Planarians have unusual talents, to say the least. If you slice one of the tiny flatworms in half, the halves will grow back, giving you two identical worms. Cut a flatworm’s head in two, and it will grow two heads. Cut an eye off a flatworm — it will grow back. Stick an eye on a flatworm that lacks eyes — it’ll take root. Pieces as small as one-279th of a flatworm will turn into new, whole flatworms, given the time.

This process of regeneration has fascinated scientists for more than 200 years, prompting myriad zany, if somewhat macabre, experiments to understand how it is possible for a complex organism to rebuild itself from scratch, over and over and over again. In a paper published Friday in Science, researchers revealed a tantalizing glimpse into how the worms’ nervous systems manage this feat.

Specialized cells, the scientists report, point the way for neurons stretching from newly grown eyes to the brain of the worm, helping them connect correctly. The research suggests that cellular guides hidden throughout the planarian body may make it possible for the worm’s newly grown neurons to retrace their steps. Gathering these and other insights from the study of flatworms may someday help scientists interested in helping humans regenerate injured neurons.

María Lucila Scimone, a researcher at M.I.T.’s Whitehead Institute for Biomedical Research, first noticed these cells while studying Schmidtea mediterranea, a planarian common to bodies of freshwater in Southern Europe and North Africa. During another experiment, she noted that they were expressing a gene involved in regeneration.

“In every animal she looked at, she’d see just a couple of these, right next to the eye,” said Peter Reddien, a professor of biology at M.I.T. and also an author of the paper.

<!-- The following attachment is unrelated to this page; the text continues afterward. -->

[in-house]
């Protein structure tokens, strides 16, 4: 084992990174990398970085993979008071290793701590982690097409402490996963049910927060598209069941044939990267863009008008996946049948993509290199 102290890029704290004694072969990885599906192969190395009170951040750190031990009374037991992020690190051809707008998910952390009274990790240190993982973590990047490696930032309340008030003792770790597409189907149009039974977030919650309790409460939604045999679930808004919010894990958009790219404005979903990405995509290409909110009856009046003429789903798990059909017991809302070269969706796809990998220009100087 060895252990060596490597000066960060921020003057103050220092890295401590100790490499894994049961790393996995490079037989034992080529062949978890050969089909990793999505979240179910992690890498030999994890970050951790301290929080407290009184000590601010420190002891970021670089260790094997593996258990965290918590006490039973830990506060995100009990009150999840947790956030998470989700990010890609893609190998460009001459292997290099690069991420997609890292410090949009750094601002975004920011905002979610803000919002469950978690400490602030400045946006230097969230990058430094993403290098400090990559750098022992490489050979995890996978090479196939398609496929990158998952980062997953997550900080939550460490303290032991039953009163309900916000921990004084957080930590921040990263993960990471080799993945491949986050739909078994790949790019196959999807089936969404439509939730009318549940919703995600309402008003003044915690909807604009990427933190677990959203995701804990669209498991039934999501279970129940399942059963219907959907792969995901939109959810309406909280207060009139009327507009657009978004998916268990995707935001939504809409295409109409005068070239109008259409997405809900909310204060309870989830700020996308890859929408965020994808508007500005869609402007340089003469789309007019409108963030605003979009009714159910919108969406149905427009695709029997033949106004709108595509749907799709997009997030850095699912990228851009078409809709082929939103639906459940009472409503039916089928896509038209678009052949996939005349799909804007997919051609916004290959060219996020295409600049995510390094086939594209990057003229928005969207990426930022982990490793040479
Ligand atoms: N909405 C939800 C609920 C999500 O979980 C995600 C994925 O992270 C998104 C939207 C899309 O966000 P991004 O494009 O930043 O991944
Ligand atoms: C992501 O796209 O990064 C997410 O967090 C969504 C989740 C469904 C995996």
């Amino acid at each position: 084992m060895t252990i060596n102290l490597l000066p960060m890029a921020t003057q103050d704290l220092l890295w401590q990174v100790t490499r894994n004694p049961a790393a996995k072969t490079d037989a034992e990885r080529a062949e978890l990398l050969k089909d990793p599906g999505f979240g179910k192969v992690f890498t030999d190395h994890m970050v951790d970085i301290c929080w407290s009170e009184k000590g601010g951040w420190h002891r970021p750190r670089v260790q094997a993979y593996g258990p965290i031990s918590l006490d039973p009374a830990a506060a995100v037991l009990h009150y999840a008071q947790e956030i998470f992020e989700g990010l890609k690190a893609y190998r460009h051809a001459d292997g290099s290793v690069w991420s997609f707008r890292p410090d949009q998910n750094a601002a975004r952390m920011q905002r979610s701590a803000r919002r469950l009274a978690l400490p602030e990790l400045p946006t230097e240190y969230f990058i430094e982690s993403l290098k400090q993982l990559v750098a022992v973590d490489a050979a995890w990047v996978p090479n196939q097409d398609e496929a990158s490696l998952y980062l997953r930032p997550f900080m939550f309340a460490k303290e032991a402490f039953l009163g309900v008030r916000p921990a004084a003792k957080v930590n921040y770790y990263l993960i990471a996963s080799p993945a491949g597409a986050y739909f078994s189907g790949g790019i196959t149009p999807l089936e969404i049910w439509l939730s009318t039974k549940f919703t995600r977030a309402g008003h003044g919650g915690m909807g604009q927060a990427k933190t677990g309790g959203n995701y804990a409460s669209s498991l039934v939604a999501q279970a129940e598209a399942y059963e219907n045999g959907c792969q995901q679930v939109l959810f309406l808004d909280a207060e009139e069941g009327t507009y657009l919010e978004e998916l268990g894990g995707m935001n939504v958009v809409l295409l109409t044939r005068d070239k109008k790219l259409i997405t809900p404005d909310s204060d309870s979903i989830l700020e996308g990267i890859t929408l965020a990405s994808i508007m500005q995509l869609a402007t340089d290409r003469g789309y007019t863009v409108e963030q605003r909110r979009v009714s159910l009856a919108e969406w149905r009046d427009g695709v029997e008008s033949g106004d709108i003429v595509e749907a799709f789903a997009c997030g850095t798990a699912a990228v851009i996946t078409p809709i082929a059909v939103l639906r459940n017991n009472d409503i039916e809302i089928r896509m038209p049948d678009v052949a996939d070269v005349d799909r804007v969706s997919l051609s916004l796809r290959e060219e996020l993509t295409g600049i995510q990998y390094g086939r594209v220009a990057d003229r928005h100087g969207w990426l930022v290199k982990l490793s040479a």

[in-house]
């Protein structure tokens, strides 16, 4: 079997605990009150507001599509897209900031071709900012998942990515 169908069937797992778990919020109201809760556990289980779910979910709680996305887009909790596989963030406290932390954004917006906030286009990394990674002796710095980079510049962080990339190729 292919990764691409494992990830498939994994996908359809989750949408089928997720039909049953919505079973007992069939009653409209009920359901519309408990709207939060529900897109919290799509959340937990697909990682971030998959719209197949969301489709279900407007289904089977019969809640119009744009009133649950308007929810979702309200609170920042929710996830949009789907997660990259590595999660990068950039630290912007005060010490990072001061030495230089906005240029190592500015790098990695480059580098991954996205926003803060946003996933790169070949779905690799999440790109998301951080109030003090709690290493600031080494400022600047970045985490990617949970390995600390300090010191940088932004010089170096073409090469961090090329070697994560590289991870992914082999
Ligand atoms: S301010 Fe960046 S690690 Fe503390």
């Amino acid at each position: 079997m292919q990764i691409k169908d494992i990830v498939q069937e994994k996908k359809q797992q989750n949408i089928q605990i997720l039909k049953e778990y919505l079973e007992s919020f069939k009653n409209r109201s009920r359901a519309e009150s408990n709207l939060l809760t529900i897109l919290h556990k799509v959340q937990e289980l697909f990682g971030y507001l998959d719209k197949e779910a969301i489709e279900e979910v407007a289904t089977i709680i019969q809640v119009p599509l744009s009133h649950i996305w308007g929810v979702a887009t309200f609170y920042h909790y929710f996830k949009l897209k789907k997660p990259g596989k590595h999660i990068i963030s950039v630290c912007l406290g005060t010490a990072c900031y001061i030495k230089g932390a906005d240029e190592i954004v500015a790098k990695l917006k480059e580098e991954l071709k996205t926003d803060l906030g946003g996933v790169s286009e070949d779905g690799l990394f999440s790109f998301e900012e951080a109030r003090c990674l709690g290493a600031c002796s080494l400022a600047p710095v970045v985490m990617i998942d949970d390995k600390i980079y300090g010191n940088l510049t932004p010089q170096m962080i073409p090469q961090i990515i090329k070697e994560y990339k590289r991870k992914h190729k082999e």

The team looked more closely and realized that some of the regeneration-related cells were positioned at key branching points in the network of nerves between the worms’ eyes and their brains. When the researchers transplanted an eye from one animal to another, the neurons growing from the new eye always grew toward these cells. When the nerve cells reached their target, they kept growing along the route that would take them to the brain. Removing those cells meant the neurons got lost and did not reach the brain.

The cells seemed to be acting as guides of some kind. Guidepost cells that point the way for other cells play important roles in embryo development in many creatures, Dr. Reddien said. But by the time most animals grow into adults, these cells are usually long-gone.

In flatworms, however, cells that perform this guiding role apparently exist in adults. They probably arrange themselves along the route from eye to brain using signals from muscle cells that tell them precisely where they should be in the body, Dr. Reddien said.

Scientists and doctors have long lusted after the regenerative powers of flatworms — not precisely with the goal of growing new heads, but of healing spinal cord damage and other serious injuries. Getting the right cells to grow to replace those lost is only part of the process, though.

“One of the things we’ve come to appreciate in this work is that the rewiring challenge could be a big one,” Dr. Reddien said. Ensuring that transplanted neurons wire themselves up correctly may be another important step.

In flatworms, Dr. Reddien and his colleagues are planning to continue looking for cells that give regenerating neurons a guide to follow.

“Are there guidepost-like cells in other parts of the nervous system?” he asked. Perhaps the nervous system is littered with tiny signposts, showing the way to the brain.



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